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The world of complementary and alternative medicine (CAM) can be vast and dizzying. As we open our minds to new methods of well-being, we encounter a seemingly endless list of options, modalities and unfamiliar words. To get acquainted with
just a few . . .
American practices incorporate medical traditions from China, Japan, Korea and other countries. The most studied technique involves penetrating the skin with thin, solid, metallic needles that are manipulated by the hands or by electrical stimulation.
A system of medicine that originated in India thousands of years ago. As a holistic practice, ayurveda integrates treatment to body, mind and spirit to achieve balance and contentment. It places high value on ridding the body of impurities.
The channeling of life-force energy (known as ki in the Japanese tradition) through the hands of a practitioner into the patient’s body.
A movement-based therapy devised by physicist and engineer Moshe Feldenkrais. It seeks to improve physical functioning through education of body motion and physical coordination.
A medical system based on the “like cures like” theory: any substance that can produce symptoms of illness in a healthy person can cure those symptoms in a sick person. For example, someone suffering from insomnia may be given a homeopathic dose of diluted coffee.
A medicine proposing that there is a healing power in the body that establishes, maintains and restores health. Practitioners work to support this power through a range of traditional and alternative treatments.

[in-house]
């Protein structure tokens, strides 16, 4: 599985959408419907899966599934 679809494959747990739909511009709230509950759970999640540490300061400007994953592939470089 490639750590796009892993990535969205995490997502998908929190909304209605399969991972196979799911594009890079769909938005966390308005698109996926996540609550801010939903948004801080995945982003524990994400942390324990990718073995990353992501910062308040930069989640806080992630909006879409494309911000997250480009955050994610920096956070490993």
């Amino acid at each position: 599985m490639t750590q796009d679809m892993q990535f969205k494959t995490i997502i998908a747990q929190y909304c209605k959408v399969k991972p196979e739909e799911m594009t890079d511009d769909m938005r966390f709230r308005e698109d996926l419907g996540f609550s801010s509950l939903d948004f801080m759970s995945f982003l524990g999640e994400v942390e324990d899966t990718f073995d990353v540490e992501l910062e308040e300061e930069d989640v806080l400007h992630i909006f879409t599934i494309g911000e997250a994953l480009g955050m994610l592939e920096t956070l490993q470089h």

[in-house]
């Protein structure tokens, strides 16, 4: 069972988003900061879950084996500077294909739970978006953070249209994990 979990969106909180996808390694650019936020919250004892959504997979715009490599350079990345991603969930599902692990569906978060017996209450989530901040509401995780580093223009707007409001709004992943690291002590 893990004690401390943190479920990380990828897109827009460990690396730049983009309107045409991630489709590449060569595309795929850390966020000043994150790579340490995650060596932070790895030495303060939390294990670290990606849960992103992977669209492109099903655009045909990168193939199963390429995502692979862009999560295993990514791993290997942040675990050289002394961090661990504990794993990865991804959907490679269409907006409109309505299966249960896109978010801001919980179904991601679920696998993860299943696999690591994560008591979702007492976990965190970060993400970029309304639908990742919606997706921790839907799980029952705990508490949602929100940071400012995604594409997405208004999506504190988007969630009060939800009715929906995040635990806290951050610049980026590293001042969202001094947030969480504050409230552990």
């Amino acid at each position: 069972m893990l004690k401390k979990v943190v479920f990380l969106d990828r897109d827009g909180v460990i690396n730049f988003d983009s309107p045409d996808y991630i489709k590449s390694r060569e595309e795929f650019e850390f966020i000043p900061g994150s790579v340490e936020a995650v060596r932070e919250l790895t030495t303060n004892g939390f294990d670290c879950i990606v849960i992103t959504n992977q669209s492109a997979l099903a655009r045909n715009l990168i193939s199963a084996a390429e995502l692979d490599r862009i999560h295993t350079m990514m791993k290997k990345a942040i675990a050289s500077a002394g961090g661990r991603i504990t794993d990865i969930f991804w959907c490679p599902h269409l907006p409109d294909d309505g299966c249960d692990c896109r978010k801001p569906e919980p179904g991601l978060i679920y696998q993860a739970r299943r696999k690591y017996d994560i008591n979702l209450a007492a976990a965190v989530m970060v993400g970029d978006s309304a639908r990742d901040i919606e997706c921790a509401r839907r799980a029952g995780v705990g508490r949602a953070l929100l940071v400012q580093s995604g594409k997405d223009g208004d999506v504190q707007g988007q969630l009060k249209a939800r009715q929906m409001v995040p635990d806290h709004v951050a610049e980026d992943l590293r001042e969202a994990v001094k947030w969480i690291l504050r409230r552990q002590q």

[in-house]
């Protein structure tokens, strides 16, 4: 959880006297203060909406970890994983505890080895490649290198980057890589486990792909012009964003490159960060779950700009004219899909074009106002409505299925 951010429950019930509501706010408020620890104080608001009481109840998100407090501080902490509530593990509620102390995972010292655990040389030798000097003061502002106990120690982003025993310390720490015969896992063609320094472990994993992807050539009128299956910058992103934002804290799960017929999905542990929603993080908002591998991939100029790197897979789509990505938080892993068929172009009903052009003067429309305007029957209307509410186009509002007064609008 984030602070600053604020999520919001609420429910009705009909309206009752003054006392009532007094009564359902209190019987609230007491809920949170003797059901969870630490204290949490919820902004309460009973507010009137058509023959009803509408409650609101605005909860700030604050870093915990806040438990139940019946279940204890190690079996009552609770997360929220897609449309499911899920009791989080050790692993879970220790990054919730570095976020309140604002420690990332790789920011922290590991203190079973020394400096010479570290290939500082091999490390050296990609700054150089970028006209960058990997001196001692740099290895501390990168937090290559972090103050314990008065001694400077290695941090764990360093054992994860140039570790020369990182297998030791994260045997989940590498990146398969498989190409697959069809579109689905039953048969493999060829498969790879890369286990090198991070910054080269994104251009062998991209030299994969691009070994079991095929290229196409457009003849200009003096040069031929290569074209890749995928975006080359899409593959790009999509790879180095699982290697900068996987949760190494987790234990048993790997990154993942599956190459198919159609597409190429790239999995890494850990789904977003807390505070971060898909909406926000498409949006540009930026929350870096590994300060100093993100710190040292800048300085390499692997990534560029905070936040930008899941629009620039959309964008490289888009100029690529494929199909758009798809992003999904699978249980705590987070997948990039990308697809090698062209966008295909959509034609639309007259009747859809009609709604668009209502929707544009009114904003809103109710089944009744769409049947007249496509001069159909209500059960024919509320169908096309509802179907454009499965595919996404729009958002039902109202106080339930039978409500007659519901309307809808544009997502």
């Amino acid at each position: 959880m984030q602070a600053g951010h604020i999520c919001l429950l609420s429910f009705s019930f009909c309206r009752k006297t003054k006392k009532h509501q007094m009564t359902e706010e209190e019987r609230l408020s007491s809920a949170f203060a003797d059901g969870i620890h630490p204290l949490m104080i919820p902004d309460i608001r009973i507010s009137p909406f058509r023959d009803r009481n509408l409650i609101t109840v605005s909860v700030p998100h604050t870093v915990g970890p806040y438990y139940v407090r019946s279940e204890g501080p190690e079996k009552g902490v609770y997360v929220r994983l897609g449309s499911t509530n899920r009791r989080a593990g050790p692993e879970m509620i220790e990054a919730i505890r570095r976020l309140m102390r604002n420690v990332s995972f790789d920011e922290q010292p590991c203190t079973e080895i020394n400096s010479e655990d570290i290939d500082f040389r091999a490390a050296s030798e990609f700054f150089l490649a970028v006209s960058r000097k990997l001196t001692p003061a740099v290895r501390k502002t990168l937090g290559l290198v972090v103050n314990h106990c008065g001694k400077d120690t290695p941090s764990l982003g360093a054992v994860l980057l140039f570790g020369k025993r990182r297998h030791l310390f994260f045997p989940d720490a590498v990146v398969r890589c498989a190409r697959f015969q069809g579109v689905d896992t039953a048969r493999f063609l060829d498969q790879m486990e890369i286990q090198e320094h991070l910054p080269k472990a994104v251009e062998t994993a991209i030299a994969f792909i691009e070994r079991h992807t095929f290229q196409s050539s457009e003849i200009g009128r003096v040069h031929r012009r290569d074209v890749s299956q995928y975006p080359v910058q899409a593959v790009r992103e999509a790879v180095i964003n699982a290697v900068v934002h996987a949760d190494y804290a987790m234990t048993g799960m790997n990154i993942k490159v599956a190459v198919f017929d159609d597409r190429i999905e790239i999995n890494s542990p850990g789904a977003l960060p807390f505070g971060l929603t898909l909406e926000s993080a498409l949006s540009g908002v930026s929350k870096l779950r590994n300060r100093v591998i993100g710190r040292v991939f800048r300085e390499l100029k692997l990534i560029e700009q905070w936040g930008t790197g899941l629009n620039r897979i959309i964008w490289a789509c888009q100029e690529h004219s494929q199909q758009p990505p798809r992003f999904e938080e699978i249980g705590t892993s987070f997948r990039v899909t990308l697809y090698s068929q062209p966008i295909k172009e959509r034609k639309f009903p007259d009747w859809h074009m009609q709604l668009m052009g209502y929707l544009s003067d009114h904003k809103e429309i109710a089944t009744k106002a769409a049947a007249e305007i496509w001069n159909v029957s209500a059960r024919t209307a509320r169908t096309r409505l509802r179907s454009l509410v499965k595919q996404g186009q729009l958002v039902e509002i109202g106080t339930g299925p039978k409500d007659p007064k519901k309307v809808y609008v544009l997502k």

A movement therapy developed through the rehabilitation techniques of Joseph Pilates that uses a method of physical exercise to strengthen and build control of muscles, especially those used for posture.
An ancient Chinese discipline combining the use of gentle physical movements, mental focus and deep breathing. Performed in repetitions directed toward specific body parts, the exercises are performed for 30 minutes at a time.
A mind-body practice that originated in China as a martial art. Slow, graceful movements are joined with deep breathing and meditation (tai chi is sometimes called “moving meditation”). Movements quicken at higher levels. The practice facilitates the flow of chi, or vital energy, throughout the body.
An ancient Indian practice that uses breathing exercises, physical postures and meditation to calm the nervous system and balance body, mind and spirit. >>>
Sources: National Health Statistics Reports, December 10, 2008: “Complementary and Alternative Medicine Use Among Adults and Children: United States, 2007,” by Patricia M. Barnes, M.A., and Barbara Bloom, M.P.A., Division of Health Interview Statistics, National Center for Health Statistics and Richard L. Nahin, Ph.D., M.P.H., National Center for Complementary and Alternative Medicine, National Institutes of Health.